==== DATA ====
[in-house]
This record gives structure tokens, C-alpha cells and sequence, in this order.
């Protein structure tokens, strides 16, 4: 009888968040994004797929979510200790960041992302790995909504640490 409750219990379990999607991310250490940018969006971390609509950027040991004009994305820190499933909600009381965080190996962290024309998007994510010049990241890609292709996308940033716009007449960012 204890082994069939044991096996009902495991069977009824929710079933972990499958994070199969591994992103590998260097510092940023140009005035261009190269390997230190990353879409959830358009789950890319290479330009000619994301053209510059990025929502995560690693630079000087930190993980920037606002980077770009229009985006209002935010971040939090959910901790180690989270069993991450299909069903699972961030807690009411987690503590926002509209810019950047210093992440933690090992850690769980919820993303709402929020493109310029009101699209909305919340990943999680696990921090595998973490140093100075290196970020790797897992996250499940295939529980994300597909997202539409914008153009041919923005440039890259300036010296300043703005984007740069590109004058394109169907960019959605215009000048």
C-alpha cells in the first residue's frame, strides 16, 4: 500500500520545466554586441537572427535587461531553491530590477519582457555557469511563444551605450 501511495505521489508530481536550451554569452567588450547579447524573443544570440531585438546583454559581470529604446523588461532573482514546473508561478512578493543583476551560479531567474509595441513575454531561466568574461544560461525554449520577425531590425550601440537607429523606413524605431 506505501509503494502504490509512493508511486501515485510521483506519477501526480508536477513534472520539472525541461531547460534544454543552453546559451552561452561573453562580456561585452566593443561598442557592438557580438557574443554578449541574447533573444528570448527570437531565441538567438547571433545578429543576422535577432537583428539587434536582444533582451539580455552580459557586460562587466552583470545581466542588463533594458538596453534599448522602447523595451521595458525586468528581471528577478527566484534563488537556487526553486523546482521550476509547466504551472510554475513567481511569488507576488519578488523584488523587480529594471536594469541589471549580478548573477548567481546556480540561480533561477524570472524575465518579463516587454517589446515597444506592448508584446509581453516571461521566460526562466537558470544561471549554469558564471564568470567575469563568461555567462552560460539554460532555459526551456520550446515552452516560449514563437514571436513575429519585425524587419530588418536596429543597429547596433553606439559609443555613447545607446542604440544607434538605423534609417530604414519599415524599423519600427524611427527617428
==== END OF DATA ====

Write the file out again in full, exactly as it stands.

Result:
[in-house]
This record gives structure tokens, C-alpha cells and sequence, in this order.
């Protein structure tokens, strides 16, 4: 009888968040994004797929979510200790960041992302790995909504640490 409750219990379990999607991310250490940018969006971390609509950027040991004009994305820190499933909600009381965080190996962290024309998007994510010049990241890609292709996308940033716009007449960012 204890082994069939044991096996009902495991069977009824929710079933972990499958994070199969591994992103590998260097510092940023140009005035261009190269390997230190990353879409959830358009789950890319290479330009000619994301053209510059990025929502995560690693630079000087930190993980920037606002980077770009229009985006209002935010971040939090959910901790180690989270069993991450299909069903699972961030807690009411987690503590926002509209810019950047210093992440933690090992850690769980919820993303709402929020493109310029009101699209909305919340990943999680696990921090595998973490140093100075290196970020790797897992996250499940295939529980994300597909997202539409914008153009041919923005440039890259300036010296300043703005984007740069590109004058394109169907960019959605215009000048």
C-alpha cells in the first residue's frame, strides 16, 4: 500500500520545466554586441537572427535587461531553491530590477519582457555557469511563444551605450 501511495505521489508530481536550451554569452567588450547579447524573443544570440531585438546583454559581470529604446523588461532573482514546473508561478512578493543583476551560479531567474509595441513575454531561466568574461544560461525554449520577425531590425550601440537607429523606413524605431 506505501509503494502504490509512493508511486501515485510521483506519477501526480508536477513534472520539472525541461531547460534544454543552453546559451552561452561573453562580456561585452566593443561598442557592438557580438557574443554578449541574447533573444528570448527570437531565441538567438547571433545578429543576422535577432537583428539587434536582444533582451539580455552580459557586460562587466552583470545581466542588463533594458538596453534599448522602447523595451521595458525586468528581471528577478527566484534563488537556487526553486523546482521550476509547466504551472510554475513567481511569488507576488519578488523584488523587480529594471536594469541589471549580478548573477548567481546556480540561480533561477524570472524575465518579463516587454517589446515597444506592448508584446509581453516571461521566460526562466537558470544561471549554469558564471564568470567575469563568461555567462552560460539554460532555459526551456520550446515552452516560449514563437514571436513575429519585425524587419530588418536596429543597429547596433553606439559609443555613447545607446542604440544607434538605423534609417530604414519599415524599423519600427524611427527617428